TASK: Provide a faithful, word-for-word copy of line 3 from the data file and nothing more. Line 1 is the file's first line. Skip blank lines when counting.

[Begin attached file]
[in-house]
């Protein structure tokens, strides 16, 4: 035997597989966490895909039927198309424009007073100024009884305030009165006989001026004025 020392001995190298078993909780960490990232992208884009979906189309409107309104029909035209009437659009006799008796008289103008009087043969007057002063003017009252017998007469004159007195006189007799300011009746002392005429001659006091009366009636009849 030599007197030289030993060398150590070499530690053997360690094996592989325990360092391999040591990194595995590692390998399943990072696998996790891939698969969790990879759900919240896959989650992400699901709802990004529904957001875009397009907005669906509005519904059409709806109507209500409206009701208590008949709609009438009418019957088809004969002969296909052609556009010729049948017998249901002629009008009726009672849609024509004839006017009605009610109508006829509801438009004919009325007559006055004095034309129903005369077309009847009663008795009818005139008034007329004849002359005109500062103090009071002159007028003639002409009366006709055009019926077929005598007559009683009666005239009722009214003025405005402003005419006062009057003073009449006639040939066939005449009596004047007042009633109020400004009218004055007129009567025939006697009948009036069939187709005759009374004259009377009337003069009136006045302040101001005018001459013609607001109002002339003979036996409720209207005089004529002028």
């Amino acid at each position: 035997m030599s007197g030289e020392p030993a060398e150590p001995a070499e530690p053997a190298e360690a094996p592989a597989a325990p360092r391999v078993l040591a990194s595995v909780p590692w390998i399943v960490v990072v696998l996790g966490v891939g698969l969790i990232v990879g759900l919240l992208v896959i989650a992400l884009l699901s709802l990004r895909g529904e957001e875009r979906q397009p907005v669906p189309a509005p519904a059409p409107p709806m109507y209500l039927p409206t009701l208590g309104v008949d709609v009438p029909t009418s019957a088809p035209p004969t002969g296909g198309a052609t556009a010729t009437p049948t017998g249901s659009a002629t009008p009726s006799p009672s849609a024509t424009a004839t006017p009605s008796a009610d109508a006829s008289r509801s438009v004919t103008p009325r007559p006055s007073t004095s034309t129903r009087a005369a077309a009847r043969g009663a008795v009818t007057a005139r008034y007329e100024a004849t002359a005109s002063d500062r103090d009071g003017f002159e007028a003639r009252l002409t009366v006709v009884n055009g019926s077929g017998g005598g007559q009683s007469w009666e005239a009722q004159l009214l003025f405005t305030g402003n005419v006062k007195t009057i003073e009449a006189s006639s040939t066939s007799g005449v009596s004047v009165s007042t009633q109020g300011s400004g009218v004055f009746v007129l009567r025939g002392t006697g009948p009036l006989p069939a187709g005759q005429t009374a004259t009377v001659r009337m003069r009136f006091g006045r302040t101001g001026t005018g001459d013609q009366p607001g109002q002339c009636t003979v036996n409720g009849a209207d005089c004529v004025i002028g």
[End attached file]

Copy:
């Amino acid at each position: 035997m030599s007197g030289e020392p030993a060398e150590p001995a070499e530690p053997a190298e360690a094996p592989a597989a325990p360092r391999v078993l040591a990194s595995v909780p590692w390998i399943v960490v990072v696998l996790g966490v891939g698969l969790i990232v990879g759900l919240l992208v896959i989650a992400l884009l699901s709802l990004r895909g529904e957001e875009r979906q397009p907005v669906p189309a509005p519904a059409p409107p709806m109507y209500l039927p409206t009701l208590g309104v008949d709609v009438p029909t009418s019957a088809p035209p004969t002969g296909g198309a052609t556009a010729t009437p049948t017998g249901s659009a002629t009008p009726s006799p009672s849609a024509t424009a004839t006017p009605s008796a009610d109508a006829s008289r509801s438009v004919t103008p009325r007559p006055s007073t004095s034309t129903r009087a005369a077309a009847r043969g009663a008795v009818t007057a005139r008034y007329e100024a004849t002359a005109s002063d500062r103090d009071g003017f002159e007028a003639r009252l002409t009366v006709v009884n055009g019926s077929g017998g005598g007559q009683s007469w009666e005239a009722q004159l009214l003025f405005t305030g402003n005419v006062k007195t009057i003073e009449a006189s006639s040939t066939s007799g005449v009596s004047v009165s007042t009633q109020g300011s400004g009218v004055f009746v007129l009567r025939g002392t006697g009948p009036l006989p069939a187709g005759q005429t009374a004259t009377v001659r009337m003069r009136f006091g006045r302040t101001g001026t005018g001459d013609q009366p607001g109002q002339c009636t003979v036996n409720g009849a209207d005089c004529v004025i002028g």